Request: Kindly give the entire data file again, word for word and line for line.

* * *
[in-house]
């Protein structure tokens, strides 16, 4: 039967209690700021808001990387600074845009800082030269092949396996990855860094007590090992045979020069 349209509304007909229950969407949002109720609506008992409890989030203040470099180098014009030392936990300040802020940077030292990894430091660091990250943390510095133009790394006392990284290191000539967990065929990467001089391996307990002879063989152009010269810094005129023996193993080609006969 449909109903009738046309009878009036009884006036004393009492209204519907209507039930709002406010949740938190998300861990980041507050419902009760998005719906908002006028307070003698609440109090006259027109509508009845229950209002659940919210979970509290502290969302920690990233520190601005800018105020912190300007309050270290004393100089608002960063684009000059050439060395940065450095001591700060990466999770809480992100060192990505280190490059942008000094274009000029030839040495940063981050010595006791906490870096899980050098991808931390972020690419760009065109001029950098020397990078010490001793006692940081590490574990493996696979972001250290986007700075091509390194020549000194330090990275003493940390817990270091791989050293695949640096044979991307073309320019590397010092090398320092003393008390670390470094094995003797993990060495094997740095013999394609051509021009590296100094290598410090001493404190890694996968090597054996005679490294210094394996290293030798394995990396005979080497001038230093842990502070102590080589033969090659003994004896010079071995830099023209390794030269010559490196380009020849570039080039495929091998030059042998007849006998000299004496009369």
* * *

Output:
[in-house]
């Protein structure tokens, strides 16, 4: 039967209690700021808001990387600074845009800082030269092949396996990855860094007590090992045979020069 349209509304007909229950969407949002109720609506008992409890989030203040470099180098014009030392936990300040802020940077030292990894430091660091990250943390510095133009790394006392990284290191000539967990065929990467001089391996307990002879063989152009010269810094005129023996193993080609006969 449909109903009738046309009878009036009884006036004393009492209204519907209507039930709002406010949740938190998300861990980041507050419902009760998005719906908002006028307070003698609440109090006259027109509508009845229950209002659940919210979970509290502290969302920690990233520190601005800018105020912190300007309050270290004393100089608002960063684009000059050439060395940065450095001591700060990466999770809480992100060192990505280190490059942008000094274009000029030839040495940063981050010595006791906490870096899980050098991808931390972020690419760009065109001029950098020397990078010490001793006692940081590490574990493996696979972001250290986007700075091509390194020549000194330090990275003493940390817990270091791989050293695949640096044979991307073309320019590397010092090398320092003393008390670390470094094995003797993990060495094997740095013999394609051509021009590296100094290598410090001493404190890694996968090597054996005679490294210094394996290293030798394995990396005979080497001038230093842990502070102590080589033969090659003994004896010079071995830099023209390794030269010559490196380009020849570039080039495929091998030059042998007849006998000299004496009369």